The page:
- Passed All Health Guidelines
- Passed All Legal Limits
- Met all Reporting and Monitoring Requirements
- Uses Chlorine plus Ammonia (Chloramines) disinfectant
The Washington Aqueduct draws surface water from the Potomac River and is responsible for treating the water at the Dalecarlia and McMillan Treatment Plants. The treatment process includes sedimentation, filtration, fluoridation, pH adjustment, disinfection using free chlorine and chloramine (chlorine + ammonia) and orthophosphate as a corrosion control. DC Water is then responsible for distributing water to Washington DC residents. DC Water advises that chloramine must be removed from water used for kidney dialysis and aquarium. Due to some mining activities around the Potomac River, radioactive chemicals may be present in the water from the Potomac River. The 2013 DC Water Quality Report cautions that “Customers are responsible for ensuring that water quality is maintained on private property” once it has left the treatment plant.
Washington, DC Drinking Water Top Suppliers
|Water Supplier||Water Supply Source||Population Served||Service Connections|
D.C. Water And Sewer Authority
District Of Columbia Water And Sewer Aut5000 Overlook Ave, Sw Washington, DC 20032
|Purchased Surface Water||581,530||140,000|
Washington, DC Water Quality Recent Violations
There were no health violations for in the 2010-2012 reporting periods
There were no reporting, montioring or other reported violations for in the 2010-2012 reporting periods
Washington, DC Water Quality Historical Violations
|Contaminant||Total Tests||Positive Results||Above Health Limits||Above Legal Limits||EPA Regulated||Max Result||Health Limit||Legal Limit|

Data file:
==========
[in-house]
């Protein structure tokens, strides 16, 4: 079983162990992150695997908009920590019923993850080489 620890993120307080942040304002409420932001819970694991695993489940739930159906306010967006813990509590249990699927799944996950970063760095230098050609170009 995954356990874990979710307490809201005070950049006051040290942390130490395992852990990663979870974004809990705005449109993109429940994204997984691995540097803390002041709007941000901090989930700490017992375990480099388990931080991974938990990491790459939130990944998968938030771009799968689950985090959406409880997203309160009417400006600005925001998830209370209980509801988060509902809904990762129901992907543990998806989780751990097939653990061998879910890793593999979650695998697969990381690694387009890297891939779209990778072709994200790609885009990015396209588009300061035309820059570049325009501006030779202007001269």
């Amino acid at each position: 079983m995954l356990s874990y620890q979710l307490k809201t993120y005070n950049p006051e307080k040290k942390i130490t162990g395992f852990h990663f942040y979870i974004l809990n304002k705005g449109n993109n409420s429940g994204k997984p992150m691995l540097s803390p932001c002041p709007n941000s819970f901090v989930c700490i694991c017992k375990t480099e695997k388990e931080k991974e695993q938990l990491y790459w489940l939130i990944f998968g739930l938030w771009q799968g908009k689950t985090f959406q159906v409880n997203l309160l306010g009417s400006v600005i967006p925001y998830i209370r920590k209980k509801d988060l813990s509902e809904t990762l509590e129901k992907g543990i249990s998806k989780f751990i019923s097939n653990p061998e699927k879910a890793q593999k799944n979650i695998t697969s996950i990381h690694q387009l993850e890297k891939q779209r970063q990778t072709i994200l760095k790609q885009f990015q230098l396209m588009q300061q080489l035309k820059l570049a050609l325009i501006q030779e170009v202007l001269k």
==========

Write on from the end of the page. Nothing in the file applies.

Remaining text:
|Total haloacetic acids (HAAs)||7||7||0||0||Yes||41.20||70||60|
|Total trihalomethanes (TTHMs)||7||7||0||0||Yes||68||-||80|
4 Contaminants were detected, 0 above legal limits, 0 above health guidelines, and 4 below limits for water suppliers serving Washington, DC between 2004 and 2009.
0 Water Contaminants were tested for in the Washington, DC area but not found in drinking water between 2004 and 2009.
Data Source: NYTimes.com
The scores and results above reflect a summary of the historical drinking water testing results that has been documented by the EPA and other sources. The color coding of the symbols was developed by WaterFilterComparisions.com as an easy way for individuals to gauge the historical effectiveness of Washington water suppliers in meeting legal and health regulations in providing clean drinking water. This should only be used as a guide, and WaterFilterComparisons recommends you contact Washington water suppliers to better understand the quality of the drinking water in Washington, .